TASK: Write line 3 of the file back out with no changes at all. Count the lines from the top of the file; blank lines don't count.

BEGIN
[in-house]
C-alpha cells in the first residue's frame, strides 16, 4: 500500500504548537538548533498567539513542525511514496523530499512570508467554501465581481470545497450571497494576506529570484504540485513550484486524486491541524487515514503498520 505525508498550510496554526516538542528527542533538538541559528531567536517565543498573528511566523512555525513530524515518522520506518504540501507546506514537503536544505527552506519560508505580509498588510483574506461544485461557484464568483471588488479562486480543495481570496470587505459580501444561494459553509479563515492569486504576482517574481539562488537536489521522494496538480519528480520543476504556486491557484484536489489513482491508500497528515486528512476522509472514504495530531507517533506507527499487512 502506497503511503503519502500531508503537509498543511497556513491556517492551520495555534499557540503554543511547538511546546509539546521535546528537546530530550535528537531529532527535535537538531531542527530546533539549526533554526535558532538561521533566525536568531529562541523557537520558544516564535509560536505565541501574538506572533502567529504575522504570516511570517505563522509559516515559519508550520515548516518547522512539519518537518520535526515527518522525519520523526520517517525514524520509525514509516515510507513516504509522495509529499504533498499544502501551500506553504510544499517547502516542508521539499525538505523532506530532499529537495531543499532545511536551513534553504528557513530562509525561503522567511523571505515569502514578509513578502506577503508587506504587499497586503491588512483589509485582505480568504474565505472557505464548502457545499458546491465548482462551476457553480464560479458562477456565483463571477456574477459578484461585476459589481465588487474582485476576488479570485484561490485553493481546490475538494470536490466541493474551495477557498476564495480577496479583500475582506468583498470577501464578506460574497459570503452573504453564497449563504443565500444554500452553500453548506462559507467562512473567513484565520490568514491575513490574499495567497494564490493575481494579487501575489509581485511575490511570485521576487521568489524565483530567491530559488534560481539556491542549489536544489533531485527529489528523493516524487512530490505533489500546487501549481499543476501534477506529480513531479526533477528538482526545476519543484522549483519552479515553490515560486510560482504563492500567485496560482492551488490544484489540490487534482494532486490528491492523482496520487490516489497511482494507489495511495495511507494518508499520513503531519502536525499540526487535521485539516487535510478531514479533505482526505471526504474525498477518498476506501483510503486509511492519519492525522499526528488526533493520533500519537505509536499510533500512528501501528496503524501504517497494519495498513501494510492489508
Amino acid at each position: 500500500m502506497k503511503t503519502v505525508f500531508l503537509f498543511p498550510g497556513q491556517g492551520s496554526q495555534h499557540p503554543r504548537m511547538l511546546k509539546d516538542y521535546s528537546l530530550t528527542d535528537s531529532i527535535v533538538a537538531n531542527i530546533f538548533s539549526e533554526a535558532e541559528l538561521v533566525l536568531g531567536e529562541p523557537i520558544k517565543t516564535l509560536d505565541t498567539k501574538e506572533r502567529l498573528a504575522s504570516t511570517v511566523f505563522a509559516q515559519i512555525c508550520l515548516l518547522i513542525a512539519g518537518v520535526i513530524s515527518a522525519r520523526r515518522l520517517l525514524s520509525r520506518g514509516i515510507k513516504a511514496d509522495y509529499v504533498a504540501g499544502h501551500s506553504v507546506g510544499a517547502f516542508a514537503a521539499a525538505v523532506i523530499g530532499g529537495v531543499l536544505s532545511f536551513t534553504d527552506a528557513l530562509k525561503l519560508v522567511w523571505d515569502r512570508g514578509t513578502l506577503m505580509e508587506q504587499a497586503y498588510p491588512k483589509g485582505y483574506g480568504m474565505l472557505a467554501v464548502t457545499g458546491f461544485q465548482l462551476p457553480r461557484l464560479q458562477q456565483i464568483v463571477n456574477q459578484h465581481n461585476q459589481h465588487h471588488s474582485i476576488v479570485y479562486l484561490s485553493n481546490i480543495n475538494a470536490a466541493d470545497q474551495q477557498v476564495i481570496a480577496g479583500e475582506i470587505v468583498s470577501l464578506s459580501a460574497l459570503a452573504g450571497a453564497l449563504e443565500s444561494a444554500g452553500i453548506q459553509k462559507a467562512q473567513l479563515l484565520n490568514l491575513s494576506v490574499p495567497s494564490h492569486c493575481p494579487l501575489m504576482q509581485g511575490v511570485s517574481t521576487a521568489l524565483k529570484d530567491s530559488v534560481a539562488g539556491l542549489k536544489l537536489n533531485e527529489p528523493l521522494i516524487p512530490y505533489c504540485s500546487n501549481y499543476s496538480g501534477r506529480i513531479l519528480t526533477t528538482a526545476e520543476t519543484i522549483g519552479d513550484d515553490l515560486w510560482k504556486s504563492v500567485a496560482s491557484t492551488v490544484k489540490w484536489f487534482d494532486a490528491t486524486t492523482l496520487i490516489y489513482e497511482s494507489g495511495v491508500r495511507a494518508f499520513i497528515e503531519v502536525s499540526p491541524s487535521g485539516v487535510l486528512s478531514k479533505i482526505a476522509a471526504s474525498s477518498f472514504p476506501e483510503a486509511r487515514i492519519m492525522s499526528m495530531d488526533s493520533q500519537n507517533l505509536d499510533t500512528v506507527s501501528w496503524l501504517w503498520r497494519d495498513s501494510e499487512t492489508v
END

Amino acid at each position: 500500500m502506497k503511503t503519502v505525508f500531508l503537509f498543511p498550510g497556513q491556517g492551520s496554526q495555534h499557540p503554543r504548537m511547538l511546546k509539546d516538542y521535546s528537546l530530550t528527542d535528537s531529532i527535535v533538538a537538531n531542527i530546533f538548533s539549526e533554526a535558532e541559528l538561521v533566525l536568531g531567536e529562541p523557537i520558544k517565543t516564535l509560536d505565541t498567539k501574538e506572533r502567529l498573528a504575522s504570516t511570517v511566523f505563522a509559516q515559519i512555525c508550520l515548516l518547522i513542525a512539519g518537518v520535526i513530524s515527518a522525519r520523526r515518522l520517517l525514524s520509525r520506518g514509516i515510507k513516504a511514496d509522495y509529499v504533498a504540501g499544502h501551500s506553504v507546506g510544499a517547502f516542508a514537503a521539499a525538505v523532506i523530499g530532499g529537495v531543499l536544505s532545511f536551513t534553504d527552506a528557513l530562509k525561503l519560508v522567511w523571505d515569502r512570508g514578509t513578502l506577503m505580509e508587506q504587499a497586503y498588510p491588512k483589509g485582505y483574506g480568504m474565505l472557505a467554501v464548502t457545499g458546491f461544485q465548482l462551476p457553480r461557484l464560479q458562477q456565483i464568483v463571477n456574477q459578484h465581481n461585476q459589481h465588487h471588488s474582485i476576488v479570485y479562486l484561490s485553493n481546490i480543495n475538494a470536490a466541493d470545497q474551495q477557498v476564495i481570496a480577496g479583500e475582506i470587505v468583498s470577501l464578506s459580501a460574497l459570503a452573504g450571497a453564497l449563504e443565500s444561494a444554500g452553500i453548506q459553509k462559507a467562512q473567513l479563515l484565520n490568514l491575513s494576506v490574499p495567497s494564490h492569486c493575481p494579487l501575489m504576482q509581485g511575490v511570485s517574481t521576487a521568489l524565483k529570484d530567491s530559488v534560481a539562488g539556491l542549489k536544489l537536489n533531485e527529489p528523493l521522494i516524487p512530490y505533489c504540485s500546487n501549481y499543476s496538480g501534477r506529480i513531479l519528480t526533477t528538482a526545476e520543476t519543484i522549483g519552479d513550484d515553490l515560486w510560482k504556486s504563492v500567485a496560482s491557484t492551488v490544484k489540490w484536489f487534482d494532486a490528491t486524486t492523482l496520487i490516489y489513482e497511482s494507489g495511495v491508500r495511507a494518508f499520513i497528515e503531519v502536525s499540526p491541524s487535521g485539516v487535510l486528512s478531514k479533505i482526505a476522509a471526504s474525498s477518498f472514504p476506501e483510503a486509511r487515514i492519519m492525522s499526528m495530531d488526533s493520533q500519537n507517533l505509536d499510533t500512528v506507527s501501528w496503524l501504517w503498520r497494519d495498513s501494510e499487512t492489508v